Then, in the second workshop time, I chose the one by James Alan Gardner called “Nailing Your Beginning.” Each of us brought in the first 800 words of something we were working. We each read our work and the rest of the group, including Jim, commented on it in the context of it being the beginning of a work, the introductory material that the reader is presented with. I find this sort of thing really helpful and, indeed, this workshop was great. Of course, you always learn a lot about your own writing from other people’s work and what you see as problematic in what they have written! And the comments on my piece (the beginning of my draft 2 novel, Onwards to Enceladus) were so helpful, as they focused on issues that I had been uncertain about and gave me clear ways to adjust things.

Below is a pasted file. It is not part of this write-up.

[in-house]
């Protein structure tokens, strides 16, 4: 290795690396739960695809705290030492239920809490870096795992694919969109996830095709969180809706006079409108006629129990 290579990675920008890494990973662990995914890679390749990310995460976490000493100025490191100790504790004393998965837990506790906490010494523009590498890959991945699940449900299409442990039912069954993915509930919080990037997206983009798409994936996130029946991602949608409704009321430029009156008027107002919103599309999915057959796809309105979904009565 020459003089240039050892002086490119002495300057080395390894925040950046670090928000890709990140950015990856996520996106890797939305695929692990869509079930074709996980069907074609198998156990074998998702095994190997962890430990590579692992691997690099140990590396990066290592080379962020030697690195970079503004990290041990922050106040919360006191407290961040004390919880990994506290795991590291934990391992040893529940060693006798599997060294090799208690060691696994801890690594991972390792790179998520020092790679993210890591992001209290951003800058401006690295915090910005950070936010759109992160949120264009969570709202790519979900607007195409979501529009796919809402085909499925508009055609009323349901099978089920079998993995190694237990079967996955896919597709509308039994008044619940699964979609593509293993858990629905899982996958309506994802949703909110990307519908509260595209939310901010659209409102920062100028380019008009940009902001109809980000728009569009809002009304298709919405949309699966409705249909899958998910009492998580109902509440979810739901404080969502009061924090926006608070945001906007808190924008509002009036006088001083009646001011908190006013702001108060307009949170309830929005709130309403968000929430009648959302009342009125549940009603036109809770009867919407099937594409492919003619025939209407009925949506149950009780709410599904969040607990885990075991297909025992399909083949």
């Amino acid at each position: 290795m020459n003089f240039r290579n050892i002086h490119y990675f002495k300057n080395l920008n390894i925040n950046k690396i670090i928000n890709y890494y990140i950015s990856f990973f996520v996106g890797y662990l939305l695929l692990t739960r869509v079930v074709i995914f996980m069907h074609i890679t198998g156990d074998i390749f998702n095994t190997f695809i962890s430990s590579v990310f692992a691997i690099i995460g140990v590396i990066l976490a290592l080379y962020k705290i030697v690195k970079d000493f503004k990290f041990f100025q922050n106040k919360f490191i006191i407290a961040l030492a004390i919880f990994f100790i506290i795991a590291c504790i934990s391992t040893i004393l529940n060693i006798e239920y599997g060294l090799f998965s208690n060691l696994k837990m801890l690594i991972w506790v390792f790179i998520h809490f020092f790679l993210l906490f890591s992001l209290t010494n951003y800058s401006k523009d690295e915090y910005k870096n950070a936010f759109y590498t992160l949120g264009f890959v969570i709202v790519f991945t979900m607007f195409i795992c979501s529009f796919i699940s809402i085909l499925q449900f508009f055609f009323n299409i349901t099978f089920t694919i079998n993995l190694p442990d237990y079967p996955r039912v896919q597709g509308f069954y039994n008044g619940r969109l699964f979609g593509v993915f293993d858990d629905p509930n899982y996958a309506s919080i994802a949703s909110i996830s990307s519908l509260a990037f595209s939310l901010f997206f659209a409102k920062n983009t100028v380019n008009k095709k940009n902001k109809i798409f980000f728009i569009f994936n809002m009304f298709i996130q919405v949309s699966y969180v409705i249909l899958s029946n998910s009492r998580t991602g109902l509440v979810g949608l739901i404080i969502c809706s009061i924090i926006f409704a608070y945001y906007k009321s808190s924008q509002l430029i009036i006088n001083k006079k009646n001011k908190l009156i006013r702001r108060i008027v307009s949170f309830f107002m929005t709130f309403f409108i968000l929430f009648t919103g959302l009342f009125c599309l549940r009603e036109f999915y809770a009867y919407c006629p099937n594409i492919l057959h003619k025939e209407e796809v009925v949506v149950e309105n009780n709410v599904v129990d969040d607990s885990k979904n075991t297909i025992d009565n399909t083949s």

When I was younger, I loathed sharing my own work (especially something not ‘finished’) with others in such a setting, but I’m (mostly) over that now. (As an aside, I think that taking Writers Studio classes, where you have to share your assigned writing every week, week after week, was super helpful in getting me over sharing issues, as well as accepting criticism, because it was a very respectful approach to it — critiquing the writing, not the writer; including positive and negative comments; etc. Being online and not face-to-face probably also helped in getting used to it.)

That was my Friday. Saturday comments coming soon!


Where has this year gone / Outlines and course corrections

I have been even more negligent than usual this year with the blog. My last actually posted post was in January! (I have 4 or 5 drafts, one I have started every couple of months, with great good intentions of posting about what I was writing or reading or watching, that are just sitting there, looking at me skeptically.)

I began to write, a couple of months ago, about my outlining process and think it’s still useful, for myself if no one else, so I include it now.

In writing circles, nothing gets a discussion going like positing a tendency towards outlining or not (planning or pantsing, as it were). I fall somewhere in between.